French agency preserves Caribbean beaches and coasts

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Mouth of the Oyapock River © Mathieu ENTRAYGUES  

PARIS, France — For 35 years the Conservatoire du Littoral has been administering, protecting and promoting France’s most remarkable and most threatened coastal areas, both in mainland France and its overseas territories.

The experts of this important public body also work in other countries, particularly in the context of partnerships with local authorities.

Thanks to the work of the Conservatoire du Littoral, the public can enjoy hundreds of kilometres of wild beaches and protected coastal paths. From Pointe du Raz in Brittany to Cap Corse, the Conservatoire du Littoral has been buying up land on all France’s shores for 35 years to release it from the pressure of development. This major French public body owns 80,000 hectares, and extends its legal protection to 138,000 hectares along 1,200 kilometres of coastline.

Another part of the Conservatoire du Littoral’s activity is developing apace, in France’s overseas territories. Projects to protect and enhance sites have been implemented in the four Overseas Departments and in Mayotte in the last 20 years.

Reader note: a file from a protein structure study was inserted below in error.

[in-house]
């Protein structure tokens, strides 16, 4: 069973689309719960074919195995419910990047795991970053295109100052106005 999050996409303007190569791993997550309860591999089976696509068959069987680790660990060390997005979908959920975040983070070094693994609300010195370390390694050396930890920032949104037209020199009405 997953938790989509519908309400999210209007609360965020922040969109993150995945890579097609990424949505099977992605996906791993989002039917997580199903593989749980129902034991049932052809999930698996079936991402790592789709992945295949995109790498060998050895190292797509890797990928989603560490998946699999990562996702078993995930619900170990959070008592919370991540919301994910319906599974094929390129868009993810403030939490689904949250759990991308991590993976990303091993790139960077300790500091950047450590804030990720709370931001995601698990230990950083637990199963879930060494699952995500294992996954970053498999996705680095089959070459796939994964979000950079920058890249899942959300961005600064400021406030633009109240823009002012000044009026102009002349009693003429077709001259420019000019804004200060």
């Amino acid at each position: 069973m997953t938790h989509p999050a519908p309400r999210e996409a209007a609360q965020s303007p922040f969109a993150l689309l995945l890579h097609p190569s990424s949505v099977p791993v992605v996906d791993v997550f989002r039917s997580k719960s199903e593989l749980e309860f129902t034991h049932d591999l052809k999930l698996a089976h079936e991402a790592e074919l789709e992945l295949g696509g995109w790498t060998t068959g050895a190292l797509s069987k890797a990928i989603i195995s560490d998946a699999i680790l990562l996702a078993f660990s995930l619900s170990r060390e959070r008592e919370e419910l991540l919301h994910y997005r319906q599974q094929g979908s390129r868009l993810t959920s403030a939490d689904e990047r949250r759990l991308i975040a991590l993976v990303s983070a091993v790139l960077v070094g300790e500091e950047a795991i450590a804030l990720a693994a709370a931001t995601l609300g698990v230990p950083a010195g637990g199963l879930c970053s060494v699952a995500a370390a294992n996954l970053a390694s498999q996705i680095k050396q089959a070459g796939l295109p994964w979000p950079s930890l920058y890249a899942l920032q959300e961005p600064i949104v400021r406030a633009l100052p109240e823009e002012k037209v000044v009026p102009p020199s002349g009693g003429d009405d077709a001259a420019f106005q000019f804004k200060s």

This year the Conservatoire has confirmed that it will be keeping an agency in each of the eight overseas regions concerned.

“The European Union contributes regular financial support for the Caribbean,” pointed out Marc Duncombe, Overseas representative. “In French Guiana a partnership with Brazilian institutions is being developed. In the Oyapock estuary, for example, we are organising coordinated management of Brazilian and Guianese sites, with scientific monitoring, observation, training and a section concerned with cultural heritage.”

The French territories (West Indies, Saint-Martin, Saint-Barthélemy, Saint-Pierre-et-Miquelon, Mayotte and La Réunion) are extraordinary in terms of biodiversity, with coral reefs, mangrove swamps and dry forests.

“In these regions of great contrast, we are running innovative projects based on the specific characteristics of their regulations, landscapes and environments,” explained Duncombe.

The Conservatoire du Littoral is also active abroad, notably at the request of countries wishing to establish ways of protecting their coastlines. In this respect, it is very important to make an assessment of the local situation and find a consensus.

“We have to involve the local people in our thinking and show them that our action is both effective and economically viable. Our strength of conviction enables us to win over the support of the most recalcitrant among them!” says Fabrice Bernard, International representative.

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